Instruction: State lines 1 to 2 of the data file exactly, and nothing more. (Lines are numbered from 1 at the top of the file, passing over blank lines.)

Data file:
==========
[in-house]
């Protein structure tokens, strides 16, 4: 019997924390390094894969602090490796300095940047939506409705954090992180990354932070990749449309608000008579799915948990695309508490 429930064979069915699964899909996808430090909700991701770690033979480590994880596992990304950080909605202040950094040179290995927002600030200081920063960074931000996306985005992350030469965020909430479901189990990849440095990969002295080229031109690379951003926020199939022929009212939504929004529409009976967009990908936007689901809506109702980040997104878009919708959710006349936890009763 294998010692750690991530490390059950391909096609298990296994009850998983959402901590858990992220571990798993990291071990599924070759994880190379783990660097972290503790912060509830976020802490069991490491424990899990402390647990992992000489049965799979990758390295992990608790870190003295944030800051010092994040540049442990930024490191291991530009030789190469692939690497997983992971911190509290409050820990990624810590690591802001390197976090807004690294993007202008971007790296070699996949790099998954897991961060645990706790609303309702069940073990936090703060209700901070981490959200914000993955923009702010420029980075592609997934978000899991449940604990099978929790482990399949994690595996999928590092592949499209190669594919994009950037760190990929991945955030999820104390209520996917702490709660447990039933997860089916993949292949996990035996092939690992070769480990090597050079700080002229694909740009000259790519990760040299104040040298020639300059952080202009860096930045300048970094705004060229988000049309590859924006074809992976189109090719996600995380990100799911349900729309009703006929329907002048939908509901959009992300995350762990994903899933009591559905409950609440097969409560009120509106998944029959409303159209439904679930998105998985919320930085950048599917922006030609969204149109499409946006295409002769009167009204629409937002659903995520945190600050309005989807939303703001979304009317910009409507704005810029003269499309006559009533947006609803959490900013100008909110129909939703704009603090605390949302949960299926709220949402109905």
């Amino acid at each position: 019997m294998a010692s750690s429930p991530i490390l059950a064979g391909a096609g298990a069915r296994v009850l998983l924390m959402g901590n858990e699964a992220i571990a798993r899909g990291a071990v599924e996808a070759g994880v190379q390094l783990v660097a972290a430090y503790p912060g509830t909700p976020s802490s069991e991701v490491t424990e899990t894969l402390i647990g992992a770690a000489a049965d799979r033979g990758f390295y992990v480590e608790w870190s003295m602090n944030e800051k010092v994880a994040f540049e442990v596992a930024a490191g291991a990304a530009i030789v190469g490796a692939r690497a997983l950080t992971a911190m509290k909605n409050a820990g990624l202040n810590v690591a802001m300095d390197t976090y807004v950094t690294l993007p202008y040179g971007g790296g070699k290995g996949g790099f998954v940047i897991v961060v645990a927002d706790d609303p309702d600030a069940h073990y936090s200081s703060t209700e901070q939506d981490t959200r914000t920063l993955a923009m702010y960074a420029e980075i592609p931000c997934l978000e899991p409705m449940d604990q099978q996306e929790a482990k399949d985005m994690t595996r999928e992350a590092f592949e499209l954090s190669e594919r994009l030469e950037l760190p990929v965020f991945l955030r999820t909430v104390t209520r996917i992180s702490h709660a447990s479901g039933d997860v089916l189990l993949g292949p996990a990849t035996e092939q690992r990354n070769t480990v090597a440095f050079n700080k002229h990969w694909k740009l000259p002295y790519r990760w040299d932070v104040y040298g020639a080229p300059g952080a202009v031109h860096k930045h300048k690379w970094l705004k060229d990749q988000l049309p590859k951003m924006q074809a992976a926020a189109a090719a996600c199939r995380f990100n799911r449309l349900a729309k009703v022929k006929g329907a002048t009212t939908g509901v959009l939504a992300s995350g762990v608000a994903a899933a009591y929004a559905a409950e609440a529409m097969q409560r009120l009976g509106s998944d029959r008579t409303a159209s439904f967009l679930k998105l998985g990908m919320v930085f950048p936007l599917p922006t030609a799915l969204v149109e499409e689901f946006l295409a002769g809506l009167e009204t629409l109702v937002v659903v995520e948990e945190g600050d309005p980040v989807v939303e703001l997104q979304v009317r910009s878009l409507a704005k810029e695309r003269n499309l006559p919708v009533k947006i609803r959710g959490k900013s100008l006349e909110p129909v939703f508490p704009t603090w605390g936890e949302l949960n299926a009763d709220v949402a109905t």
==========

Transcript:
[in-house]
């Protein structure tokens, strides 16, 4: 019997924390390094894969602090490796300095940047939506409705954090992180990354932070990749449309608000008579799915948990695309508490 429930064979069915699964899909996808430090909700991701770690033979480590994880596992990304950080909605202040950094040179290995927002600030200081920063960074931000996306985005992350030469965020909430479901189990990849440095990969002295080229031109690379951003926020199939022929009212939504929004529409009976967009990908936007689901809506109702980040997104878009919708959710006349936890009763 294998010692750690991530490390059950391909096609298990296994009850998983959402901590858990992220571990798993990291071990599924070759994880190379783990660097972290503790912060509830976020802490069991490491424990899990402390647990992992000489049965799979990758390295992990608790870190003295944030800051010092994040540049442990930024490191291991530009030789190469692939690497997983992971911190509290409050820990990624810590690591802001390197976090807004690294993007202008971007790296070699996949790099998954897991961060645990706790609303309702069940073990936090703060209700901070981490959200914000993955923009702010420029980075592609997934978000899991449940604990099978929790482990399949994690595996999928590092592949499209190669594919994009950037760190990929991945955030999820104390209520996917702490709660447990039933997860089916993949292949996990035996092939690992070769480990090597050079700080002229694909740009000259790519990760040299104040040298020639300059952080202009860096930045300048970094705004060229988000049309590859924006074809992976189109090719996600995380990100799911349900729309009703006929329907002048939908509901959009992300995350762990994903899933009591559905409950609440097969409560009120509106998944029959409303159209439904679930998105998985919320930085950048599917922006030609969204149109499409946006295409002769009167009204629409937002659903995520945190600050309005989807939303703001979304009317910009409507704005810029003269499309006559009533947006609803959490900013100008909110129909939703704009603090605390949302949960299926709220949402109905």